And as these users matured even further, this changed behavior not only became crystallized, it was also seen to replicate among other users brought on board by our initial sample. Moreover, across each typical ‘internet journey’, every user on average went from using 3MB/day to 7MB/day, more than doubling their bandwidth consumption. Contrast this to a ‘control’ sample that barely topped 0.5MB/day.
As internet users in Pakistan become more mature, the proportion of time they spend on entertainment content drops significantly
All this means that by 2025 – the time by when most Pakistanis are scheduled to have internet access – there’s a realistic way to create an outcome where online Pakistanis spend approximately half of their time in online activities that directly contribute to their standards of living. A back-of-the-envelope calculation shows such a shift easily contributing double digits to our GDP (i.e. more than 4 times what McKinsey predicted a few years ago).
Imagine being able to leapfrog – within a generation – to the same vicinity where the likes of India, China or Taiwan reside! This is a stunning finding, especially compared to how at our current trajectory, the economic gap between Pakistan and the aforementioned sample countries is actually set to widen within a generation.
Pakistan Is An Era of User 1.0 Right Now
Remember the days of web 1.0? Web 1.0 was essentially a collection of static web pages, prevalent in the 90s. Then in the 00s, web2.0 came to the fore with dynamic content. In similar vein way, Pakistan is currently in the era of what I call ‘user 1.0’ – a state where only a small percentage of Pakistan meaningfully understands and consumes the internet or digital technology.
The next era we need to transition to is what I call ‘user 2.0’ – a future state of affairs where all Pakistanis will have fully-developed mental models for digital technology, where those with not enough economic means will consciously change their saving patterns to buy computing devices, where they’ll recurringly consume the supply of the internet and digital services within their economic means, where they’ll drive ICT revenues all over the nation, where they’ll ignite internet economies in the vast landscape that hasn’t yet caught up, where they’ll experience measurable gains in standards of living intra and inter-generationally.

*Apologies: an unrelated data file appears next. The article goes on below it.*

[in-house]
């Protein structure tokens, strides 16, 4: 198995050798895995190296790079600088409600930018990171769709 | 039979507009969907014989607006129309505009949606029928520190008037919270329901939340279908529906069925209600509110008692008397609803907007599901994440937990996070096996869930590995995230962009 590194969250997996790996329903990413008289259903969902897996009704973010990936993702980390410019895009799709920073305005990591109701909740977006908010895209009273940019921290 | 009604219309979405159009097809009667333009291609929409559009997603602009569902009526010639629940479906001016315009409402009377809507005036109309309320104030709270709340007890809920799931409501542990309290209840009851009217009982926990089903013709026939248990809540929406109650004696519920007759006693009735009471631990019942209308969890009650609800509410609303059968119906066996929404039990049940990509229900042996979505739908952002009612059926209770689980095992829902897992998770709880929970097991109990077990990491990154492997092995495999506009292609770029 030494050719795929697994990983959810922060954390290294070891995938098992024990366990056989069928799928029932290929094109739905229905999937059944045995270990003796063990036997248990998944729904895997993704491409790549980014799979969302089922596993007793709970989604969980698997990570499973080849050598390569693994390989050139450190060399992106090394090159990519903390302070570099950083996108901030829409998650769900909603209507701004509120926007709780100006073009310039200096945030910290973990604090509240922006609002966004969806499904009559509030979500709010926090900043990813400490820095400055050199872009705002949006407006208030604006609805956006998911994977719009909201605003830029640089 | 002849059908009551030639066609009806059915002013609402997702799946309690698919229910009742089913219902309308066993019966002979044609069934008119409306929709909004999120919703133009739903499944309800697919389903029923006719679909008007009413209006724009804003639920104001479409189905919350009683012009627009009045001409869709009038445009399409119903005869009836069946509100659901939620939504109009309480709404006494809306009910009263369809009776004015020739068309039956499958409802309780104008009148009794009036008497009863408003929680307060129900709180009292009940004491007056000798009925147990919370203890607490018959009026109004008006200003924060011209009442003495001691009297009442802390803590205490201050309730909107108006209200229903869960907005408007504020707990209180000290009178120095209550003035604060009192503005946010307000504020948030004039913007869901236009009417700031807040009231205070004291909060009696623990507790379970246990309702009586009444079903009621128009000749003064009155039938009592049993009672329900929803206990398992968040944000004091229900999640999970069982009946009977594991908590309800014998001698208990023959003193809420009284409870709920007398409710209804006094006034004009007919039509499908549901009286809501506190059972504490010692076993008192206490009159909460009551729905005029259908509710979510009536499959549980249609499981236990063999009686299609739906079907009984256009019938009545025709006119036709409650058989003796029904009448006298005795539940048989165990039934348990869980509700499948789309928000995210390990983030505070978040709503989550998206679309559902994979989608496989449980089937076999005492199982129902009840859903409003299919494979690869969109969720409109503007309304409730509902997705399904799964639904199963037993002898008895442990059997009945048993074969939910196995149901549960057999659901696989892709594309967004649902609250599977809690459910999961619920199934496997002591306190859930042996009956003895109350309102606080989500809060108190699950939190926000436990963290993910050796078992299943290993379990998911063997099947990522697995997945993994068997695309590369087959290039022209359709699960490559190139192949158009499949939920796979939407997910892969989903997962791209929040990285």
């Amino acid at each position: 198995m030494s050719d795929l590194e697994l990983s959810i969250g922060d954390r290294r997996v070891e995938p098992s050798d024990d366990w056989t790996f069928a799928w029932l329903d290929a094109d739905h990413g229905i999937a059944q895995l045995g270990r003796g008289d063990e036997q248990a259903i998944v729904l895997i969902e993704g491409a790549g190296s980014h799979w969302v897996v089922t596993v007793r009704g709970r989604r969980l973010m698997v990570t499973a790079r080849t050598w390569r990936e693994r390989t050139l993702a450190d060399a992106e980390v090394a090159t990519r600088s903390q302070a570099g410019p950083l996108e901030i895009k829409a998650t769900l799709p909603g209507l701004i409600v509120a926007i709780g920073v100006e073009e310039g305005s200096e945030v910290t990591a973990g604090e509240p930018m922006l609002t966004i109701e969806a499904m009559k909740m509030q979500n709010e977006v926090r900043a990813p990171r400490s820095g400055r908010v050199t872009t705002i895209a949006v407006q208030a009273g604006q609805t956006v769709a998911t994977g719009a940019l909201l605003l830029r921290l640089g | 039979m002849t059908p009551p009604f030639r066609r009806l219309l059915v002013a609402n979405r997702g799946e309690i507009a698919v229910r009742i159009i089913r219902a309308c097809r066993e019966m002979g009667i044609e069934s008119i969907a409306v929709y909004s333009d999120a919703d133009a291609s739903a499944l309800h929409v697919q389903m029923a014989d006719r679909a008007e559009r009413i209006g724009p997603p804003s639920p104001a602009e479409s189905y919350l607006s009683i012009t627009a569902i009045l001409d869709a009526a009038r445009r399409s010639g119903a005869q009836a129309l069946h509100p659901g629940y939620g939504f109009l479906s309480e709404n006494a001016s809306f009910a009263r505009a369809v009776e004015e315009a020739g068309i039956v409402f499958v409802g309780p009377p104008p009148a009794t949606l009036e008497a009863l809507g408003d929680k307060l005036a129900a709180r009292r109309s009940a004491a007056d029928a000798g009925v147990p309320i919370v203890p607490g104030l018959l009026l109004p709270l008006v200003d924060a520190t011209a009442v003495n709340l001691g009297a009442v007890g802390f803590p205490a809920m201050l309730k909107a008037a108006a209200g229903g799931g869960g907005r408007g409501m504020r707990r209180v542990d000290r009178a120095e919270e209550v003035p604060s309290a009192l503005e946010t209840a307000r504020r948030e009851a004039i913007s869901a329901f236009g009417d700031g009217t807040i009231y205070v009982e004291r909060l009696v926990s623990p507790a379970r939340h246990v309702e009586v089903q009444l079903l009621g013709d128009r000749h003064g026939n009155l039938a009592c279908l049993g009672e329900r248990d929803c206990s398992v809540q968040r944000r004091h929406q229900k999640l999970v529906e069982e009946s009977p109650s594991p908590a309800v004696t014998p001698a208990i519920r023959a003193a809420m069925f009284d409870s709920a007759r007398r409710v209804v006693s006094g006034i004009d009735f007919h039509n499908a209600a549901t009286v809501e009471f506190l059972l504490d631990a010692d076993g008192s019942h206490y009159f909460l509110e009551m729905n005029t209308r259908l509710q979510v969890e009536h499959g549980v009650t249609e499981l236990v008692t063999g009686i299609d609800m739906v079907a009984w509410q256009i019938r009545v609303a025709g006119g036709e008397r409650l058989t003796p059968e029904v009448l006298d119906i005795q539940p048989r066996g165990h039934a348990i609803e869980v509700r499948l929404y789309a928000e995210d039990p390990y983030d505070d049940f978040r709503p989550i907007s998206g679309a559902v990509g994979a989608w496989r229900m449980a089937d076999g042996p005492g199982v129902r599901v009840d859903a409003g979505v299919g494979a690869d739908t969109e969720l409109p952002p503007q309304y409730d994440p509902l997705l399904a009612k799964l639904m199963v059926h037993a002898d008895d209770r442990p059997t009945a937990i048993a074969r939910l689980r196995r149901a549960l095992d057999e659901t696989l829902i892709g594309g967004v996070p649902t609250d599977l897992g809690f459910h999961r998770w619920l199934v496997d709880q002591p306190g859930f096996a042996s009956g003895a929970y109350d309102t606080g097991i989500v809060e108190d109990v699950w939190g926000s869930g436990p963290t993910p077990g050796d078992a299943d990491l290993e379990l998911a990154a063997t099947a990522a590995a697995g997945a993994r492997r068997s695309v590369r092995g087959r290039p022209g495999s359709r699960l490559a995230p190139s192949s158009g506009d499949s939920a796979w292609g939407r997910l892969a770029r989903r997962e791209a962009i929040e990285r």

In essence, progressing to user 2.0 is going to be a big step toward our collective socioeconomic evolution as a nation state.
Technology that is ‘hyperlocalized’ is going to be key in onboarding the digitally illiterate
Notice that the march toward user 2.0 will not be led by marketing and clever product placement, at least not initially. Marketing will indeed have a secondary role to play, but first and foremost, what’s going to work is effective onboarding technology that is ‘hyperlocalized’ to the target audience’s needs. Brute force marketing simply cannot efficiently bring the digitally illiterate online in a way that fulfills the conditions of the era of user2.0.
So what’s going to work? Without giving away our own tech’s secret sauce, a general guideline I can share is that home-grown solutions need to take precedence over ones imported from elsewhere, developed with someone else’s needs in mind. This may sound trivial since on the surface our ICT industry already swears by this, but dig beneath the surface and one finds that many of our solutions are built by analogy, instead of originality. Mingle with your users, go live among them, adopt their lifestyles, try to ‘become them’, see the world (and its problems) through their eyes and shoes. That’s the only way. There’s no short cut to formulating solutions without feeling the problem in one’s own gut.
Home-grown solutions need to take precedence over ones imported from elsewhere & developed with someone else’s needs in mind
A few months ago, I exchanged views with the Internet.org team at Facebook HQ in Menlo Park. It was fascinating to see the scale at which internet.org is aiming to provide internet to the unconnected all over the world. But given this initiative’s recent bumps in India, it now seems to be stuck in the doldrums.
However, I do believe Pakistani’s themselves can play a big part in this mission, as long as our operators, OEMs and IT industrialists alike can target the capability and relevancy barriers as well as they’re targeting other barriers in internet penetration. Via catalyzing the transition toward user2.0, we can alter our economic trajectory and lead the world in this domain.